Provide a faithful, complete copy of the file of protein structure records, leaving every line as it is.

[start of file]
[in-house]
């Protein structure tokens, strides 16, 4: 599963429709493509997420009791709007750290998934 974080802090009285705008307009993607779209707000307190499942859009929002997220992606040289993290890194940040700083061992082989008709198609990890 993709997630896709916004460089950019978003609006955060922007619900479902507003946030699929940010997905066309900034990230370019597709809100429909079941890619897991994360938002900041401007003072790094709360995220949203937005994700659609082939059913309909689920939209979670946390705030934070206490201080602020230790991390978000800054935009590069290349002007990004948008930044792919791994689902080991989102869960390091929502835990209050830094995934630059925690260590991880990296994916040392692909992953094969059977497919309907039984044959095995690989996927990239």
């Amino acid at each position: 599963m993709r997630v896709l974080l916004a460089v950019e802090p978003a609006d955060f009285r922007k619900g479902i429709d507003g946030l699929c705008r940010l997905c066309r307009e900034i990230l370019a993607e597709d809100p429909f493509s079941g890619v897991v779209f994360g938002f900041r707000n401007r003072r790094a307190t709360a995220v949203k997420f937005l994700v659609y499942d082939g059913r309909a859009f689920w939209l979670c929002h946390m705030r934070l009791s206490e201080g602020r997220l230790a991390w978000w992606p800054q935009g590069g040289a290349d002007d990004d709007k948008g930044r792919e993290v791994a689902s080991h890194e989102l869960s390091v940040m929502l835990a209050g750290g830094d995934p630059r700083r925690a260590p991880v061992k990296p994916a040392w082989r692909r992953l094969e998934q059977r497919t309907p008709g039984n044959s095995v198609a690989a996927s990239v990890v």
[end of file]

[in-house]
């Protein structure tokens, strides 16, 4: 599963429709493509997420009791709007750290998934 974080802090009285705008307009993607779209707000307190499942859009929002997220992606040289993290890194940040700083061992082989008709198609990890 993709997630896709916004460089950019978003609006955060922007619900479902507003946030699929940010997905066309900034990230370019597709809100429909079941890619897991994360938002900041401007003072790094709360995220949203937005994700659609082939059913309909689920939209979670946390705030934070206490201080602020230790991390978000800054935009590069290349002007990004948008930044792919791994689902080991989102869960390091929502835990209050830094995934630059925690260590991880990296994916040392692909992953094969059977497919309907039984044959095995690989996927990239």
């Amino acid at each position: 599963m993709r997630v896709l974080l916004a460089v950019e802090p978003a609006d955060f009285r922007k619900g479902i429709d507003g946030l699929c705008r940010l997905c066309r307009e900034i990230l370019a993607e597709d809100p429909f493509s079941g890619v897991v779209f994360g938002f900041r707000n401007r003072r790094a307190t709360a995220v949203k997420f937005l994700v659609y499942d082939g059913r309909a859009f689920w939209l979670c929002h946390m705030r934070l009791s206490e201080g602020r997220l230790a991390w978000w992606p800054q935009g590069g040289a290349d002007d990004d709007k948008g930044r792919e993290v791994a689902s080991h890194e989102l869960s390091v940040m929502l835990a209050g750290g830094d995934p630059r700083r925690a260590p991880v061992k990296p994916a040392w082989r692909r992953l094969e998934q059977r497919t309907p008709g039984n044959s095995v198609a690989a996927s990239v990890v």